Let's learn about Supervised Learning in this blog📑.
3 min read
Supervised learning imitates our ability to extract patterns from known examples and use that extracted insight to engineer a repeatable outcome.
When we wish to predict a certain outcome from a given input, we utilise supervised learning, and we have examples of input/output pairings. From our training set of input/output pairings, we create a machine learning model. Our objective is to produce accurate forecasts for previously unseen data. Supervised learning requires human work to create the training set, but it then automates and frequently speeds up an otherwise arduous or infeasible process.
For example, it can be estimated using the labelled examples of other cars recently sold on a used car website. With access to the selling price of other similar cars, the supervised learning model can work backwards to determine the relationship between a car’s value (output) and its characteristics (input). The input features of your car can then be inputted into the model to generate a price prediction.
While input data with an unknown output can be fed to the model to push out a prediction, unlabeled data cannot be used to build the model. When building a supervised learning model, each item (i.e. car, product, customer) must have labelled input and output values—known in data science as a “labelled dataset.”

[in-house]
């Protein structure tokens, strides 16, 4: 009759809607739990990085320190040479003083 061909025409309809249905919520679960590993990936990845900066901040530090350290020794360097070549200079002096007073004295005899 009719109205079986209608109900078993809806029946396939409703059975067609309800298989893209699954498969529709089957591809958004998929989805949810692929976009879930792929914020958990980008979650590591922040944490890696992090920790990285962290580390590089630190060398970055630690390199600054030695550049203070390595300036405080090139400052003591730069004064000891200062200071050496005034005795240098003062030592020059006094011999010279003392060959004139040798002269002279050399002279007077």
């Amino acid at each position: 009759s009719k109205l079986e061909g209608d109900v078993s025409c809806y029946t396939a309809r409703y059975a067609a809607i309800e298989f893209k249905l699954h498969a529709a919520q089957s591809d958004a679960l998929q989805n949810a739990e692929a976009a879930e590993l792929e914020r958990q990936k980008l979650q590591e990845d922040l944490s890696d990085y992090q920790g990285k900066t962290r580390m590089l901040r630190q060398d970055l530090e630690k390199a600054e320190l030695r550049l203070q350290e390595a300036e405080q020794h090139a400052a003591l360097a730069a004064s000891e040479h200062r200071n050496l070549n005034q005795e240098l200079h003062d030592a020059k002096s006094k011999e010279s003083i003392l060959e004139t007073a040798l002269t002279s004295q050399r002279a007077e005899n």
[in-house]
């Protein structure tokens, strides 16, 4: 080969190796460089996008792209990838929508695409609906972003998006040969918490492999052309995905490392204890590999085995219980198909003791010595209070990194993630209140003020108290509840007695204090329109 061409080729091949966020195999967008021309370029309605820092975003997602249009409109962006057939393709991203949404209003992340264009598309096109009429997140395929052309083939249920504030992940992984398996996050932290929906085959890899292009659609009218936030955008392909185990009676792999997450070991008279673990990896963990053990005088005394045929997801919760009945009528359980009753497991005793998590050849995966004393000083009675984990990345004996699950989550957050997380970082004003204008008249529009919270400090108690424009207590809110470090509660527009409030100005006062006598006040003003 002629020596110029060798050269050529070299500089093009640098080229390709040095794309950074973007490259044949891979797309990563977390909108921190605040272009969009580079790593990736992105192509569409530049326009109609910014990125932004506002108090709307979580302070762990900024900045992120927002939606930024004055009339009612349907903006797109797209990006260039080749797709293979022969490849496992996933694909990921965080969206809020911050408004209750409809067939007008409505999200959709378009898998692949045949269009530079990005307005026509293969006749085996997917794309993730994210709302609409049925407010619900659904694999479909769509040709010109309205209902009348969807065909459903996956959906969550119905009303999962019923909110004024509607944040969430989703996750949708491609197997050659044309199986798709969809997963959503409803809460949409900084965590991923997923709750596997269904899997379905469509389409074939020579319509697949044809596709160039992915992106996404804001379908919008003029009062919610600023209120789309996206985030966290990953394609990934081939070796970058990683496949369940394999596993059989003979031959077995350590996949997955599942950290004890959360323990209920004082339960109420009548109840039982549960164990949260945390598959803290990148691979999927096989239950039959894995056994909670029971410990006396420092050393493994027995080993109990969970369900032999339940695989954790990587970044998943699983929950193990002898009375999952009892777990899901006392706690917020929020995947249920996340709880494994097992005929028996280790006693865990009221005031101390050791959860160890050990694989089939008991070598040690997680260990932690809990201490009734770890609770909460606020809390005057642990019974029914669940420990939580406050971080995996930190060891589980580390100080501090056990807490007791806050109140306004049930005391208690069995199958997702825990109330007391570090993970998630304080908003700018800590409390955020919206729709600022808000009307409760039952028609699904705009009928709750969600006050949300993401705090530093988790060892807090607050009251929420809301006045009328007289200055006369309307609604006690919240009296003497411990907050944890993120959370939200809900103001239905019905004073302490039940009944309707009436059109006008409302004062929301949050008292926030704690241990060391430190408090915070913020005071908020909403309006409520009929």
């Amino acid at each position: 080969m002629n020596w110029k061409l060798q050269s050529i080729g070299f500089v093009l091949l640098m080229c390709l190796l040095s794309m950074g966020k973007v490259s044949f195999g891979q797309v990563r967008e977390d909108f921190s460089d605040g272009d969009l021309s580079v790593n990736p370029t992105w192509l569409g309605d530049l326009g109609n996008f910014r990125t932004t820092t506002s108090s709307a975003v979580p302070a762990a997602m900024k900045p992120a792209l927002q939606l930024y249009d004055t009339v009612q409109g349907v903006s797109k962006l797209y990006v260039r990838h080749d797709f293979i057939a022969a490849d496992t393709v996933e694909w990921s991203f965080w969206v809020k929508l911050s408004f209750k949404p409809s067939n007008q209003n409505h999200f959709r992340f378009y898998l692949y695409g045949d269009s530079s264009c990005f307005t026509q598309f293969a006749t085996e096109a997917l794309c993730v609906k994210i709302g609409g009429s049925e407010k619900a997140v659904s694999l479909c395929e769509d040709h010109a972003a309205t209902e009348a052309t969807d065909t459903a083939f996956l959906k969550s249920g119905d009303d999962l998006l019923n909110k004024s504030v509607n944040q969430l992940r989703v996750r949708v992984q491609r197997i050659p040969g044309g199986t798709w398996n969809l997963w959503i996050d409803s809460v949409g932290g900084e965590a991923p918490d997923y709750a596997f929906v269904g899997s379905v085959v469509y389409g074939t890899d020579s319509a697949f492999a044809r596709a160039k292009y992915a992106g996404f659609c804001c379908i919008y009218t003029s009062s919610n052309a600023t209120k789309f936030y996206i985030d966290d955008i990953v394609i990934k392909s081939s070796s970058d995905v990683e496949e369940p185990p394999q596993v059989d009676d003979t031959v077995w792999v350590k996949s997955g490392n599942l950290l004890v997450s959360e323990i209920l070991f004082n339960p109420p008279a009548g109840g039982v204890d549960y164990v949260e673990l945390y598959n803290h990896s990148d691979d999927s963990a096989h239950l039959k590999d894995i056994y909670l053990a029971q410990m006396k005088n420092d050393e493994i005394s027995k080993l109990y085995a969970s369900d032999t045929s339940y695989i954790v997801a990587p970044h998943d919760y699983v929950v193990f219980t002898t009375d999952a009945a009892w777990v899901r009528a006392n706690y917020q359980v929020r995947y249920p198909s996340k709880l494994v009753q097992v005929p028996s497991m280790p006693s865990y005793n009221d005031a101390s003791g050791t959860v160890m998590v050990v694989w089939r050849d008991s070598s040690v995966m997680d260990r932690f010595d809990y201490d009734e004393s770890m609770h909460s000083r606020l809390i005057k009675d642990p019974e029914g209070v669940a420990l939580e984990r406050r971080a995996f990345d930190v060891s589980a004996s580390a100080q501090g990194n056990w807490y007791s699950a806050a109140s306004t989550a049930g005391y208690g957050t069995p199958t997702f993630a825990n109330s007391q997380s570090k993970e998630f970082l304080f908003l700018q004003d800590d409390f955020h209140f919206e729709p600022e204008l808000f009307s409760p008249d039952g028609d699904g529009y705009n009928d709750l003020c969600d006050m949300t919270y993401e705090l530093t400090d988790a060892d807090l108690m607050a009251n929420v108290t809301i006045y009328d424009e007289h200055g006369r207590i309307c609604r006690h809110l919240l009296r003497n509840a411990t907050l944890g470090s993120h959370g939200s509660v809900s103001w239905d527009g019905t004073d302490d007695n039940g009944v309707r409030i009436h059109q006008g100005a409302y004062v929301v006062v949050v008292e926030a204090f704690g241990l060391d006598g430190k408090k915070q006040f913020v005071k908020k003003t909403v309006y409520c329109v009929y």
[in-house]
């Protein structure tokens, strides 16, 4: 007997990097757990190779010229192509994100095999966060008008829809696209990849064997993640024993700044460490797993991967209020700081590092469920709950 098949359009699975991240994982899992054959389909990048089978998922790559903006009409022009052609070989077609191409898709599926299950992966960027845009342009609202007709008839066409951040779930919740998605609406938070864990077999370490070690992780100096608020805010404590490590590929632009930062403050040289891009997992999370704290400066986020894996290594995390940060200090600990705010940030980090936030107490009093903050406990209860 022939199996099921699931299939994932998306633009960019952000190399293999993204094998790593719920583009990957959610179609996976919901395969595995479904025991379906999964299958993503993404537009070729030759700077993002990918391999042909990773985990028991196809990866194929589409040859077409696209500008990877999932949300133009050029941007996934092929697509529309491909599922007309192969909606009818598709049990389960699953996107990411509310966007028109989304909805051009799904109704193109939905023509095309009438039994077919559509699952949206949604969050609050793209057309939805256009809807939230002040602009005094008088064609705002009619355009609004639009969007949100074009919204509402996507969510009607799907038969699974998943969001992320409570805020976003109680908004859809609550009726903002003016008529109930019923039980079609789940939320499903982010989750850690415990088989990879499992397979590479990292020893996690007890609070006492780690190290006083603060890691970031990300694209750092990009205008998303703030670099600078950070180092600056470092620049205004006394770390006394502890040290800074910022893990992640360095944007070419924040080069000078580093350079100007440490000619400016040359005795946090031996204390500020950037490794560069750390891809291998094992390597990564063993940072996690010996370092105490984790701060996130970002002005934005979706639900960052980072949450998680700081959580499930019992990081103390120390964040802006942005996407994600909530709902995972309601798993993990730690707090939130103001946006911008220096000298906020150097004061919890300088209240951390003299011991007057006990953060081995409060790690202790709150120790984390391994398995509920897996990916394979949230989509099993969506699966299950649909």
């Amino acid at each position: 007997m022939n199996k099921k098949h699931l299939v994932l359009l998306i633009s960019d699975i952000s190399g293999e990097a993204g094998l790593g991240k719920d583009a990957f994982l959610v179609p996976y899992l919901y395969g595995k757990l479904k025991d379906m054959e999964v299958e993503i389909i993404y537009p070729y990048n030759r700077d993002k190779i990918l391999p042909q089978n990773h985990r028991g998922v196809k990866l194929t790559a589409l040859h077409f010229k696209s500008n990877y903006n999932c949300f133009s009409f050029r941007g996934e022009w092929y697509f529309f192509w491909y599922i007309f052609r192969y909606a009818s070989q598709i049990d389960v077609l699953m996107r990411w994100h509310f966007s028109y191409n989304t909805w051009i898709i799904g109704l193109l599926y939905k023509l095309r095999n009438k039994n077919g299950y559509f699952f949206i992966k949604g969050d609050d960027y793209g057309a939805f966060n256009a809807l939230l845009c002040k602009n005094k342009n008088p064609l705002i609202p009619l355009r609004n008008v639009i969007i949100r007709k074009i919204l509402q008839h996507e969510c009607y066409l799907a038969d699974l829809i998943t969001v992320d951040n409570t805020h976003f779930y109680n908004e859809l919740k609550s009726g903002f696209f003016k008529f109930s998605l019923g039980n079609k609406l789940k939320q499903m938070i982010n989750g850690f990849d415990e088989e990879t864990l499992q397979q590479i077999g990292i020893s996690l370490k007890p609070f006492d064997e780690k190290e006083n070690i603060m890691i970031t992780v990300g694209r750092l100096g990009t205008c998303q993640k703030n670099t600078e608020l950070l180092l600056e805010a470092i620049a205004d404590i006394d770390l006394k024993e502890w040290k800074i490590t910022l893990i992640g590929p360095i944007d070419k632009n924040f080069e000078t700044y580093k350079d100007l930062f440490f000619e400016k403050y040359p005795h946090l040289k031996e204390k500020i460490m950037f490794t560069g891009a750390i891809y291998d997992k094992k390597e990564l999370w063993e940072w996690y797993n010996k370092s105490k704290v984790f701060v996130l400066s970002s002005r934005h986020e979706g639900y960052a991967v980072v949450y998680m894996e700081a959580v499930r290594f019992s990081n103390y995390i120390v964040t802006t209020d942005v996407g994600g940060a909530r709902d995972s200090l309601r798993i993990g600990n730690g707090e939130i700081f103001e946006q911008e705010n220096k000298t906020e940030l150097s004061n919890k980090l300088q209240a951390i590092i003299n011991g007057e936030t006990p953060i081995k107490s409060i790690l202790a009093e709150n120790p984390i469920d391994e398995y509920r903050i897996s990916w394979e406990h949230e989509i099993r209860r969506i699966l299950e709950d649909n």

There are two major types of supervised machine learning problems: classification and regression.
House Price Analysis using Supervised Learning
We will use several datasets to illustrate the different algorithms. Some of the datasets will be small and synthetic (meaning made-up), designed to highlight particular aspects of the algorithms.
Use Jupyter Notebook.
import pandas as pd import numpy as np from sklearn import linear_model import matplotlib.pyplot as plt
- Datasets of sample.csv are read by using pandas.read_csv. Pandas read the csv data and displayed it while we print the data frame.
df = pd.read_csv('sample.csv') df
- The following code creates a scatter plot visualizing all of the data points in this dataset. The plot has the first feature on the x-axis and the second feature on the y-axis. As is always the case in scatter plots, each data point is represented as one dot. The colour and shape of the dot indicate its class:
%matplotlib inline plt.xlabel('area') plt.ylabel('price') plt.scatter(df.area,df.price,color='red',marker='+')
- Drop the column 'price'
new_df = df.drop('price',axis='columns') new_df
- Set a DataFrame for 'price'
price = df.price price
reg = linear_model.LinearRegression() reg.fit(new_df,price) //LinearRegression()
- Predict a price of area
area_df = pd.read_csv("areas.csv") area_df=pd.DataFrame(area_df,columns=['area','price']) area_df
- Drop the NaN column and apply the prediction function to get the price prediction.
value=area_df.dropna(axis=1) p=reg.predict(value) area_df['prices']=p area_df
- Create a file 'prediction.csv' of our program output.
Prices of houses will be shown in "prediction.csv".House price prediction is one of the best examples of supervised learning. Then we will learn supervised learning types in the upcoming blog. until Connect with me and share it with your friends and colleagues!....💖.